JULY 2016 – LME initiates a market-wide consultation proposing to control warehousing costs by imposing caps on maximum charges. If enacted, the first capped charges would come into effect on April 1 next year. The exchange proposes to set the initial schedule of maximum rates for warehouse rents and free–on–truck (FOT) charges by calculating the average of the highest published charges for the years 2015–16 and 2016–17 on a per–metal and per–country basis.
JULY 2016 – The LME will not consult on an FOT conversion as part of its warehouse reform due to lack of appetite. Market participants did not expect the exchange to push ahead with changes.
MAY 2016 – The LME “anticipated” a further fall in aluminium stocks in listed warehouses this year after the introduction of QBRC and does not feel this will affect price discovery, it says.
APRIL 2016 – LME releases discussion paper on warehousing charges outlining possible reforms to the LME physical network. The exchange is confident it can reach an agreement over warehouse reform but acknowledges there could be legal ramifications if it were to force warehouses to cut FOT rates.
APRIL 2016 – But market participants warn that the current ease with which LME price spreads can be squeezed into backwardations will be exacerbated if the exchange implements its proposed reforms. As well, aluminium stock levels in the LME warehouse system could slump. The LME might struggle to get approval for and then implement its proposed changes to a system where the FOT change is met by the seller rather than the buyer.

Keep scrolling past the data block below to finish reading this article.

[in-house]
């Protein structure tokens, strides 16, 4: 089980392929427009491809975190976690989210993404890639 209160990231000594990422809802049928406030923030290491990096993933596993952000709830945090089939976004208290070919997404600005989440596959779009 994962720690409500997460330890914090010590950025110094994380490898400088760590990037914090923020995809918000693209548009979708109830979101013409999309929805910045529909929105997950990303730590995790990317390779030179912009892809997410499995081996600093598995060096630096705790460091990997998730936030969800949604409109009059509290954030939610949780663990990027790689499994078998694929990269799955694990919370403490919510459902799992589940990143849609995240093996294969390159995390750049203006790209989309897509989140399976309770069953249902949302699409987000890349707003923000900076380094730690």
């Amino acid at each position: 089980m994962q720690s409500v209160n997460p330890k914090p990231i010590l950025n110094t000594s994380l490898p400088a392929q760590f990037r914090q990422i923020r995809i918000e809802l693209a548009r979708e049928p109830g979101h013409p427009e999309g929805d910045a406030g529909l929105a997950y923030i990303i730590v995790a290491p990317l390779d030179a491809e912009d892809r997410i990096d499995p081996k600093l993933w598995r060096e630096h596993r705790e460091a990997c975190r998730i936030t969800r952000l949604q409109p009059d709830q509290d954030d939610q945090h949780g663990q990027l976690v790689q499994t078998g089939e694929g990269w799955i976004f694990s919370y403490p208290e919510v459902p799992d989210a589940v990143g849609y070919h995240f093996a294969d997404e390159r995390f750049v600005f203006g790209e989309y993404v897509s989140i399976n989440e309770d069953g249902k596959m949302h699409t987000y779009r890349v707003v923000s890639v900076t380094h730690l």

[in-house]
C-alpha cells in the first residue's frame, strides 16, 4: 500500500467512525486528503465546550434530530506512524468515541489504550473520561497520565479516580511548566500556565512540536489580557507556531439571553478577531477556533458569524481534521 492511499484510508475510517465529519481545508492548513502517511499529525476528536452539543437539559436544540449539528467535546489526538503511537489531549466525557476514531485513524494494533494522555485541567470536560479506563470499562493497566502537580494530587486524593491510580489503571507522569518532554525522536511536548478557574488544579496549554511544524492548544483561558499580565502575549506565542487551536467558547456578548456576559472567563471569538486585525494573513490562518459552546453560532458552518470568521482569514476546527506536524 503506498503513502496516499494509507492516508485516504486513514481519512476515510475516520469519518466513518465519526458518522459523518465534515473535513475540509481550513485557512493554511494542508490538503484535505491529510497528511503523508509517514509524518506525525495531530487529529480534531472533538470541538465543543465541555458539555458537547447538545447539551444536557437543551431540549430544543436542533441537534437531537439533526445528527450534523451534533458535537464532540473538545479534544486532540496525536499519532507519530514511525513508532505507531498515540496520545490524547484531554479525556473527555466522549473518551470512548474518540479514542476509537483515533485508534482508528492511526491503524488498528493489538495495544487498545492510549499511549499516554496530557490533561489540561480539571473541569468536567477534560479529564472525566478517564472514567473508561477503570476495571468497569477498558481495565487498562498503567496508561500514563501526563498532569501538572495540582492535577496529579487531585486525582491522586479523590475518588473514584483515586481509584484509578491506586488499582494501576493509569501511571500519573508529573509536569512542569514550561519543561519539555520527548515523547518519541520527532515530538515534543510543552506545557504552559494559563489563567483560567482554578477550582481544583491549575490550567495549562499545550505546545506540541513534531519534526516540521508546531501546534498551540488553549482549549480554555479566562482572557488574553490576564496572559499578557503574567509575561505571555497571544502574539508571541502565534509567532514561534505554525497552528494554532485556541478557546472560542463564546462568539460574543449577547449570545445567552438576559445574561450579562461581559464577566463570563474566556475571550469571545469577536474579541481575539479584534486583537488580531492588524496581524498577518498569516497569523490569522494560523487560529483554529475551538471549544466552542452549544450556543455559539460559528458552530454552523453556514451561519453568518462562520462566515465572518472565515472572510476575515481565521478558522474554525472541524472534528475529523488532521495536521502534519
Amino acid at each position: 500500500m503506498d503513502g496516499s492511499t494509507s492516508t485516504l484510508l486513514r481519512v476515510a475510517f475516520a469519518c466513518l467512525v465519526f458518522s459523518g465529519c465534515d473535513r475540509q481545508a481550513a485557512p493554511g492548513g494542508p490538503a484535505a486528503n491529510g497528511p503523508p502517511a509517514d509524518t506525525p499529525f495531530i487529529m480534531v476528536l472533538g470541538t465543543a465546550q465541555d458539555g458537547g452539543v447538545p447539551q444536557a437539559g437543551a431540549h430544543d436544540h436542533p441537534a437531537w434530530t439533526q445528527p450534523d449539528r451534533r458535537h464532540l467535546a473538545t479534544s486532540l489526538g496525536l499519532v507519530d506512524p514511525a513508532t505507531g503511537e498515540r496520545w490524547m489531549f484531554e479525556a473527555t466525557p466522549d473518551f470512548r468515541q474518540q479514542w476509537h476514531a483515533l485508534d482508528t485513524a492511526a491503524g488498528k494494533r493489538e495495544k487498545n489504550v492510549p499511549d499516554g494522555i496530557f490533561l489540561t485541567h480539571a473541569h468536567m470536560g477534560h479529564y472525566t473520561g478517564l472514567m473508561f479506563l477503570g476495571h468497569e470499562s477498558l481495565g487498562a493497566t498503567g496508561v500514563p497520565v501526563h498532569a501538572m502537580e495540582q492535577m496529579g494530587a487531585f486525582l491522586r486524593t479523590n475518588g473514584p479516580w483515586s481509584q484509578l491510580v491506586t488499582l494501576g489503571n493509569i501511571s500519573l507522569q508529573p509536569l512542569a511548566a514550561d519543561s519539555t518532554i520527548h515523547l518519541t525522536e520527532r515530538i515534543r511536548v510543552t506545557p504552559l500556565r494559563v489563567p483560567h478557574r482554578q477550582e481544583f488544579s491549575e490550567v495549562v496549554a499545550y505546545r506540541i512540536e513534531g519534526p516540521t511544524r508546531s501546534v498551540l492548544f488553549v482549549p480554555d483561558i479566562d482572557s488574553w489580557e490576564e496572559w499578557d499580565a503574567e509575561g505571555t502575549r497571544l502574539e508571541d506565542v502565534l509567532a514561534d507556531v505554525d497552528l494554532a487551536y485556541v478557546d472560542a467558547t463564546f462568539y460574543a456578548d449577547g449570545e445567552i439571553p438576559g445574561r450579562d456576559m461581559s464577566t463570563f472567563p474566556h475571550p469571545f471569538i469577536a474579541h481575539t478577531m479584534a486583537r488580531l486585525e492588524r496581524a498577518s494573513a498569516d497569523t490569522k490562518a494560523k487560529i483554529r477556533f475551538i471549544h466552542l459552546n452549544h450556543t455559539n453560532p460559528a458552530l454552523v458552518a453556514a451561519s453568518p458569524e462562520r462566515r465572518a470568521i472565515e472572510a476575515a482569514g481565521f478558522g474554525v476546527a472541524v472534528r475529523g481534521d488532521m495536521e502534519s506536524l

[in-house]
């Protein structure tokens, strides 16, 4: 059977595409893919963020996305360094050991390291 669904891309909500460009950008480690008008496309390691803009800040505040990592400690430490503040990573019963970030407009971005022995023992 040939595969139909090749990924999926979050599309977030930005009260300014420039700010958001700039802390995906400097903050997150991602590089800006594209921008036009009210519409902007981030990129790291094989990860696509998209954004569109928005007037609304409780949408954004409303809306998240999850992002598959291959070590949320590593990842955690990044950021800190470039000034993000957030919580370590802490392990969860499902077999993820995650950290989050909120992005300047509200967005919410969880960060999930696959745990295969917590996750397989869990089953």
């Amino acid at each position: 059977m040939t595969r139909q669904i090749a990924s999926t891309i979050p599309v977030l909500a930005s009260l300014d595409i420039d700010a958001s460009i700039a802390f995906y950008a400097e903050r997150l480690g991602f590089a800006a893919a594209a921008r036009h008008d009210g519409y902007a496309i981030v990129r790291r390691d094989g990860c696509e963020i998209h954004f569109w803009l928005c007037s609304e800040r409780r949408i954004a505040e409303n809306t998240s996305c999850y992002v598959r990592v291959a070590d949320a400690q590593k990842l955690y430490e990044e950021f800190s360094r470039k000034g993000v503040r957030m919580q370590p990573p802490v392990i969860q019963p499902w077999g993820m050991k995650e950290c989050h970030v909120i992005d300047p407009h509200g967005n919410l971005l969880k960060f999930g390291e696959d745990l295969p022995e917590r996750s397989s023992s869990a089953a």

MARCH 2016 – Warehouse operators registered with the LME brace for an extended struggle with the exchange over its proposal to implement CC on rents and FOTs.
FEBRUARY 2016 – Two warehouse operators reduce their proposed 2016–2017 LME fees, lowering the average increase in warehouse rent among LME-registered warehousers to 7% from the previous average of 10%, after the LME offers a ‘one-off’ two-week window to do so.
JANUARY 2016 – Warehouse operators may take legal action against the LME should it press ahead with CC.
JANUARY 2016 – LME saw more deliveries out than in on average in 2015, with outflows especially evident in aluminium and zinc.
DECEMBER 2015 – LME says it is reviewing what it regards as “out–of–line” rent and FOT fee increases.
DECEMBER 2015 – Warehouse companies submit increases – some significant – in rents and FOT charges – to the LME for the year from April 2016 to factor in tougher rules on load–out requirements and queue control. Metro International proposes considerable fee increases while Pacorini surprises with only modest rises.
DECEMBER 2015 – LME will have total visibility on warehouse incentive levels from April after a new reporting rule is implemented but it will be accommodating as long as inducements are not related to queues.
NOVEMBER 2015 – LME will introduce QBRC as planned following an extended consultation that also covered load–out rate increases (LORI) and anti–abuse measures.